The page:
DDoS is also going mobile, researchers found. As an example, Groves points to the large number of Android systems with an unprotected diagnostics backdoor. "This is actively being used to place Mirai-like malware on the phone to make it a weapon," he explains. Further, attackers are widely deploying protocols such as COAP, which unlike the backdoor for Android, is an amplification vector that works similarly to WS-Discovery. 

The popularity of DDoS weapons hosted by mobile carriers "skyrocketed" toward the end of 2019, researchers found. The top-reflected amplified source for DDoS attacks, they noticed, was Guangdong Mobile Communication Co. Brazilian mobile company Claro was a top source of malware-infected drones.

They also looked at trends around autonomous number systems (ASNs), or collections of IP address ranges under a single entity or government, hosting DDoS weapons. The top ASNs hosting DDoS weapons also included Guangdong Mobile Communication Co. and Chinanet, as well as Korea Telecom, aligning with countries that also host a high number of DDoS attacks.

Related Content:

Check out The Edge, Dark Reading's new section for features, threat data, and in-depth perspectives. Today's featured story: "Beyond Burnout: What Is Cybersecurity Doing to Us?."

Kelly Sheridan is the Staff Editor at Dark Reading, where she focuses on cybersecurity news and analysis. She is a business technology journalist who previously reported for InformationWeek, where she covered Microsoft, and Insurance & Technology, where she covered financial ... View Full Bio
 

Recommended Reading:

Comment  | 
Print  | 
More Insights
Comments
Newest First  |  Oldest First  |  Threaded View
COVID-19: Latest Security News & Commentary
Dark Reading Staff 8/10/2020
Researcher Finds New Office Macro Attacks for MacOS
Curtis Franklin Jr., Senior Editor at Dark Reading,  8/7/2020
Healthcare Industry Sees Respite From Attacks in First Half of 2020
Robert Lemos, Contributing Writer,  8/13/2020
Register for Dark Reading Newsletters
White Papers
Video
Cartoon Contest
Write a Caption, Win an Amazon Gift Card! Click Here
Latest Comment: It's a technique known as breaking out of the sandbox kids.
Current Issue
Special Report: Computing's New Normal, a Dark Reading Perspective
This special report examines how IT security organizations have adapted to the "new normal" of computing and what the long-term effects will be. Read it and get a unique set of perspectives on issues ranging from new threats & vulnerabilities as a result of remote working to how enterprise security strategy will be affected long term.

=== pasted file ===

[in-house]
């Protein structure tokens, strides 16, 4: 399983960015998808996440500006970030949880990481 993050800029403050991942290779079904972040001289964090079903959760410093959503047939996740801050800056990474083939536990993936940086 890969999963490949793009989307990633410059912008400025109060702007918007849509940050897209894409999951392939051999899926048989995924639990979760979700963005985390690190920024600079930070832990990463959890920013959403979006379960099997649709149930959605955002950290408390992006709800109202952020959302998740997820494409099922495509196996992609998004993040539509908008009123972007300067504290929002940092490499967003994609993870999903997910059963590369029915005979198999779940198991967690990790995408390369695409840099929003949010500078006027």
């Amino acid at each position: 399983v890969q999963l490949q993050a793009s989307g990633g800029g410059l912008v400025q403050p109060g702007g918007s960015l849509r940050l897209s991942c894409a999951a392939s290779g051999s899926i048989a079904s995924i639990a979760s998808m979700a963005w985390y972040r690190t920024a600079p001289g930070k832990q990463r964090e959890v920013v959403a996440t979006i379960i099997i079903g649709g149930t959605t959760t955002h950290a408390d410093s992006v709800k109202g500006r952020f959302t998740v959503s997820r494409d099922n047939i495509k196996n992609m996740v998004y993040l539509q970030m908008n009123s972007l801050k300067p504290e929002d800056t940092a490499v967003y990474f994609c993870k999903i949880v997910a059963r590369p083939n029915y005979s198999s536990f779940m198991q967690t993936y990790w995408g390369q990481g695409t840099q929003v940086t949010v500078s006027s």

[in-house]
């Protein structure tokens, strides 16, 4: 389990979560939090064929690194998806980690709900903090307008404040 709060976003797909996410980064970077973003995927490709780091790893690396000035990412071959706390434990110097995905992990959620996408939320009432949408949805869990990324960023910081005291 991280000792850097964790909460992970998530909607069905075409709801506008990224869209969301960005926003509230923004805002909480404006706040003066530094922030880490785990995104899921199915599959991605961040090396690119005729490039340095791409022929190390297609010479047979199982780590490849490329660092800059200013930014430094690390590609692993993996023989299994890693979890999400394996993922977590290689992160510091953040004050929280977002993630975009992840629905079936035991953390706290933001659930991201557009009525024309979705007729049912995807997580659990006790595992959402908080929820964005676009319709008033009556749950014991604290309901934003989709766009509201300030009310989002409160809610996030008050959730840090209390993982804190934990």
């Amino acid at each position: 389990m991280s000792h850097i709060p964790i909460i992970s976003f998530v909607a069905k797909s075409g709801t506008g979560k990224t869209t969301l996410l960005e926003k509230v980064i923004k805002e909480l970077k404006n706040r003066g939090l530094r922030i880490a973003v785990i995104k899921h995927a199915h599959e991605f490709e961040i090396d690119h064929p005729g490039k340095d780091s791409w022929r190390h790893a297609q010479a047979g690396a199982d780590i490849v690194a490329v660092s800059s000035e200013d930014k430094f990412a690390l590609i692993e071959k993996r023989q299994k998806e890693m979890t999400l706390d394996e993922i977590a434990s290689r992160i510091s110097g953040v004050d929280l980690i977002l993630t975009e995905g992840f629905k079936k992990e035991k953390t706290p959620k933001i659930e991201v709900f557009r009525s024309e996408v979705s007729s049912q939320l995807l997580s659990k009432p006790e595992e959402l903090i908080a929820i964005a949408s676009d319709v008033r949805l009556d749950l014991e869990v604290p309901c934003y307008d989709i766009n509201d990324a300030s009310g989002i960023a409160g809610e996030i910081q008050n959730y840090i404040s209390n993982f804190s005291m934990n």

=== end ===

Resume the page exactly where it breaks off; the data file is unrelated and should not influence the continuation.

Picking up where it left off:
Flash Poll
The Changing Face of Threat Intelligence
The Changing Face of Threat Intelligence
This special report takes a look at how enterprises are using threat intelligence, as well as emerging best practices for integrating threat intel into security operations and incident response. Download it today!
Twitter Feed
Dark Reading - Bug Report
Bug Report
Enterprise Vulnerabilities
From DHS/US-CERT's National Vulnerability Database
CVE-2019-20383
PUBLISHED: 2020-08-13
ABBYY network license server in ABBYY FineReader 15 before Release 4 (aka 15.0.112.2130) allows escalation of privileges by local users via manipulations involving files and using symbolic links.
CVE-2020-24348
PUBLISHED: 2020-08-13
njs through 0.4.3, used in NGINX, has an out-of-bounds read in njs_json_stringify_iterator in njs_json.c.
CVE-2020-24349
PUBLISHED: 2020-08-13
njs through 0.4.3, used in NGINX, allows control-flow hijack in njs_value_property in njs_value.c. NOTE: the vendor considers the issue to be "fluff" in the NGINX use case because there is no remote attack surface.
CVE-2020-7360
PUBLISHED: 2020-08-13
An Uncontrolled Search Path Element (CWE-427) vulnerability in SmartControl version 4.3.15 and versions released before April 15, 2020 may allow an authenticated user to escalate privileges by placing a specially crafted DLL file in the search path. This issue was fixed in version 1.0.7, which was r...
CVE-2020-24342
PUBLISHED: 2020-08-13
Lua through 5.4.0 allows a stack redzone cross in luaO_pushvfstring because a protection mechanism wrongly calls luaD_callnoyield twice in a row.